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“ Why the UK stalled on occupational cancer prevention, where we stand now internationally and what Scotland can do about it?” Andrew Watterson, Tommy.

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Presentation on theme: "“ Why the UK stalled on occupational cancer prevention, where we stand now internationally and what Scotland can do about it?” Andrew Watterson, Tommy."— Presentation transcript:

1 “ Why the UK stalled on occupational cancer prevention, where we stand now internationally and what Scotland can do about it?” Andrew Watterson, Tommy Gorman, Rory O’Neill Occupational and Environmental Health Research Group Centre for Public Health and Population Health Research School of Health Sciences, University of Stirling, Scotland 15,764 people died from cancer in Scotland in 2013 If 10% of cancer deaths are work-related, an estimated 1576 deaths are work-related = cost to Scotland of £3,862,200,000 (estimate of £2.45 million per cancer death DEFRA 2006) Estimated 1 in 5 workers exposed to carcinogens WHO estimate that globally 7-19% of all cancers are due to toxic environmental exposures. 2009

2 Occupational cancer prevention? Occupational cancers Ban/ Remove carcinogens on the basis of evidence and precaution Reduce exposure to carcinogens and measure them Wear PPE Detect those exposed to carcinogens Screen workers for occupational carcinogens Treat people with occupational cancers - and use data on cases to focus on prevention strategies in the future Compensate and support those affected by occupational cancers

3 Hueper’s occupational cancers - some substance and Site Concerns 1942 Asbestos Benzidine Diesel Dyes, coal tar Endocrine disruptors linked to breast cancer Metal Dust Andrew Watterson UoS Holyrood March 2105 ‘Blood’ cancers Brain cancers Breast cancer (endocrine) Lung cancers Naso-pharyngeal cancers Prostate cancer (Oppenheimer 1926; Henry et al 1931 6 of 46 occupations Testicular cancer (Shimkin 1941 stilbestrol)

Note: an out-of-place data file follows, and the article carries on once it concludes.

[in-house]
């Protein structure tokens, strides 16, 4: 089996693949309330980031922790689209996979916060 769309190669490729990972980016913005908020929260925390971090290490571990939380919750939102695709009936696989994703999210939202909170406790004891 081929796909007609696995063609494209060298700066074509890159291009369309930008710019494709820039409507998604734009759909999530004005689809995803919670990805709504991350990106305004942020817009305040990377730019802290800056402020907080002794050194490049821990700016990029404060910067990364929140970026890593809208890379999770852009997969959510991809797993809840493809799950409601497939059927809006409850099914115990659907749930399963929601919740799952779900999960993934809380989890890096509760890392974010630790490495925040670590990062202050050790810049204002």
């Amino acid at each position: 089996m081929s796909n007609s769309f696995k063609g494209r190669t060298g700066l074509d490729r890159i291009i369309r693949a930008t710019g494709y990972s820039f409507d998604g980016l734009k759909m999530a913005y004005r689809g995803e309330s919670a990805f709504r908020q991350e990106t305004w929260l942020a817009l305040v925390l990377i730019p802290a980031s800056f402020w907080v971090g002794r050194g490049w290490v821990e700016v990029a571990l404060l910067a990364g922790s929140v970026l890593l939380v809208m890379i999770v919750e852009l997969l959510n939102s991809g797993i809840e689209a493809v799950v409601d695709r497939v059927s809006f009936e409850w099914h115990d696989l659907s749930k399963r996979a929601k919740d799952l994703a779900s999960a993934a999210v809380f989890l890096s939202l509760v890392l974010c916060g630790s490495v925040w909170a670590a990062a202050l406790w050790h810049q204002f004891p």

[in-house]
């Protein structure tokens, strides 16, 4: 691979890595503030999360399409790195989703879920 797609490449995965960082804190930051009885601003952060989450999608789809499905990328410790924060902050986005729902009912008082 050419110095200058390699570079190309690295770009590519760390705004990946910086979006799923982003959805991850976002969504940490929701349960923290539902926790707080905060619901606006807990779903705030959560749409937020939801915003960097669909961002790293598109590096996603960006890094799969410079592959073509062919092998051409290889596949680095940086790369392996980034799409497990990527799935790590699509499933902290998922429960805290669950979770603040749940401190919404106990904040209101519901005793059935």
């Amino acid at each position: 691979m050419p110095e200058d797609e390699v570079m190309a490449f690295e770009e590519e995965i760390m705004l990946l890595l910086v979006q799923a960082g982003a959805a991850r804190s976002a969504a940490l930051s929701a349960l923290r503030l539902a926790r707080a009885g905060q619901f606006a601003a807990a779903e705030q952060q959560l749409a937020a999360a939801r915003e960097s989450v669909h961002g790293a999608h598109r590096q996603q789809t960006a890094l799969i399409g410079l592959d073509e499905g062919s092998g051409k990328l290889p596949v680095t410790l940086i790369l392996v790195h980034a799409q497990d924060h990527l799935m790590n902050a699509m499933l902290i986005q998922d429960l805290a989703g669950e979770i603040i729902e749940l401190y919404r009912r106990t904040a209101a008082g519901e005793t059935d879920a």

4 Andrew Watterson UoS Holyrood March 2105 Global estimates of fatal work-related-diseases. Hamalainen et al 2007 AJIM 50:28-41 (1) In 2012, an EU Occupational Health and Safety workshop looked at occupationally-caused and related cancers and identified ‘hidden’ groups whose occupational exposure to cancer risks and carcinogenic processes was under-represented in exposure data and intervention strategies (EASHW 2012). They noted an unrecognised work- related cancer burden in lower socio-economic classes, women, migrant workers, the precariat and floated the concept of ‘socially discriminating cancers’

5 Andrew Watterson UoS Holyrood March 2105 EU/Global Statistical picture. EASHW 2008 RegionNumber of all cancer deaths Attributable fraction related to work Number of deaths attributable to work Work- related cancer Cancer (total) MenWomenMen Women MenWomen Total EU 15528,953410,82913.82.272,9969,038 82,034 EU 25600,508464,75713.72.282,19410,144 92,338 EU 27623,709481,30713.62.185,10610,177 95,581 World 3,872,7663,062,0089.6% 665,738

6 Table: Estimate of the proportion of cancer deaths that will be found to be attributable to various factors Best EstimateRange Tobacco3025-40 Alcohol32-4 Diet3510-70 Food additives<15-2 Sexual behaviour11 Yet to be discovered hormonal analogies of reproductive factors Up to 60-12 Occupation42-8 Pollution21-5 Industrial products<1<1-2 Medicines and procedures10.5-3 Geographical factors32-4 Infective processes101-? UK/ US Cancer Pattern, cited by Peter Boyle, Source: Doll & Peto (1981)